French President Francois Hollande has demanded the US stop any eavesdropping on EU diplomats and suggested that the surveillance scandal could derail free-trade negotiations worth billions.
The Obama administration is facing a breakdown in confidence from key allies over secret surveillance programmess that reportedly installed covert listening devices in EU offices.
Many European countries had been muted about revelations of the wide net cast by the surveillance, but their reaction to the latest reports indicate they are unlikely to let the matter drop without at least a strong show of outrage.
US Secretary of State John Kerry said he did not know the details of the allegations, but tried to downplay them, maintaining that many nations undertake lots of different kinds of activities to protect their national interests.
He failed to quell the outrage from allies, including France, Germany and Italy.
“We cannot accept this kind of behaviour from partners and allies,” Mr Hollande said.
He insisted that the US explain its practices and end the eavesdropping immediately.
He also issued a veiled threat that France would dig in its heels on sensitive negotiations on a free-trade deal that would link countries that make up nearly half of the global economy.
“We can only have negotiations, transactions, in all areas, once we have obtained these guarantees for France, but that goes for the whole European Union and I would say for all partners of the United States,” he said.
Europe’s outage was triggered by a report by German news weekly Der Spiegel that the US National Security Agency bugged diplomats from friendly nations - such as the EU offices in Washington, New York and Brussels.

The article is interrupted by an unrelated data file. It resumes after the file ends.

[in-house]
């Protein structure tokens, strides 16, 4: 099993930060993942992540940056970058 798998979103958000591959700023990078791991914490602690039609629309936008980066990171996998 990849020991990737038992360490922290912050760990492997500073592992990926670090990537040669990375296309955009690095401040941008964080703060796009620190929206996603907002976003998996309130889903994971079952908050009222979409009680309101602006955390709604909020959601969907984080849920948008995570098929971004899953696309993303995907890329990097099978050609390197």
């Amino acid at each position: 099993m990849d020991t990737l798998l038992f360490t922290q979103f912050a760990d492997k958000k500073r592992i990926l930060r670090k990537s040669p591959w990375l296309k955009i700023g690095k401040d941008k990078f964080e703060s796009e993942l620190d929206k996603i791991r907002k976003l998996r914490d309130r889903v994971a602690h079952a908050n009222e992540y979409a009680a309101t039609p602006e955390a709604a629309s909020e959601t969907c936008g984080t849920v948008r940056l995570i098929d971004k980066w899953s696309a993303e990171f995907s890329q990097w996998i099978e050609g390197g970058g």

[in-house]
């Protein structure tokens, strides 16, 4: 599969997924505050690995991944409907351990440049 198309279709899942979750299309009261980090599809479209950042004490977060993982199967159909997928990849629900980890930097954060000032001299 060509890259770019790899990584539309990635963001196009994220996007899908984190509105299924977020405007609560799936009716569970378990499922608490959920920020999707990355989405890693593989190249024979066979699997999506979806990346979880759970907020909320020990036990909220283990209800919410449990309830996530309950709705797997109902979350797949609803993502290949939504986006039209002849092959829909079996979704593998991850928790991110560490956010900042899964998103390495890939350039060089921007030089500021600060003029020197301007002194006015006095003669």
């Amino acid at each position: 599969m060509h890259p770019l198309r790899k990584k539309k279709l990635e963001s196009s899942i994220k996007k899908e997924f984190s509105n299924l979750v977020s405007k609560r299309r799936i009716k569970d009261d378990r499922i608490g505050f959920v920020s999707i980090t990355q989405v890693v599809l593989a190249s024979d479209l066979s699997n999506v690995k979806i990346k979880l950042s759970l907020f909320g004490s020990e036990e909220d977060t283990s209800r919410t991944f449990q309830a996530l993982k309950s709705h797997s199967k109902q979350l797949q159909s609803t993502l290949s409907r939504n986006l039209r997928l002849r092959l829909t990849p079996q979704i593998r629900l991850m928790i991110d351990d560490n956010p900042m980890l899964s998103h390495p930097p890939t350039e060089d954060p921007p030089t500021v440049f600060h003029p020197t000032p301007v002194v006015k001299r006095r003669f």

The report was partly based on an ongoing series of revelations of US eavesdropping leaked by former NSA contractor Edward Snowden.
“Eavesdropping on friends is unacceptable,” German government spokesman Steffen Seibert told reporters in Berlin. “We’re not in the Cold War anymore.”
Germany has been among the European countries most anxious to reach a trade deal with the US, and it will probably try to strike a careful balance in its criticism of Washington.
It is the second time, however, the free-trade talks have hung in the balance because of French concerns.
Two weeks ago, as the EU was deciding on its mandate for the talks, France led an all-out campaign to keep cultural industries off the table that almost scuttled the negotiations.
Mr Kerry said: “I will say that every country in the world that is engaged in international affairs with national security undertakes lots of activities to protect its national security and all kinds of information contributes to that,” adding that he had been busy with meetings about the Middle East peace process and was not familiar with the specifics of the most recent claims.
“And all I know is that that is not unusual for lots of nations. But beyond that, I’m not going to comment any further until I have all the facts and find out precisely what the situation is,” he said.
Italy also stepped up its criticism of the surveillance, with foreign minister Emma Bonino saying Italy had asked the Americans for the “necessary clarifications for this very thorny issue.” I
Italy has largely downplayed earlier reports of Mr Snowden’s revelations, even that the US had spied on G-20 members, in part because Italians are so used to being listened in on by their own government.
Italy is the most wiretapped Western democracy, with transcripts of telephone intercepts of politicians and criminals routinely splashed on front pages.
France is far less eager for a deal than Germany and Mr Hollande could face pressure from his allies on the left.
The country’s ecology party – which has two ministers in government – said Mr Snowden should be given political asylum in France. France’s far left party, Leftist Front, also called for asylum.
According to Der Spiegel the NSA planted bugs in the EU’s diplomatic offices in Washington and infiltrated the building’s computer network.
Similar measures were taken at the EU’s mission to the United Nations in New York, the magazine said.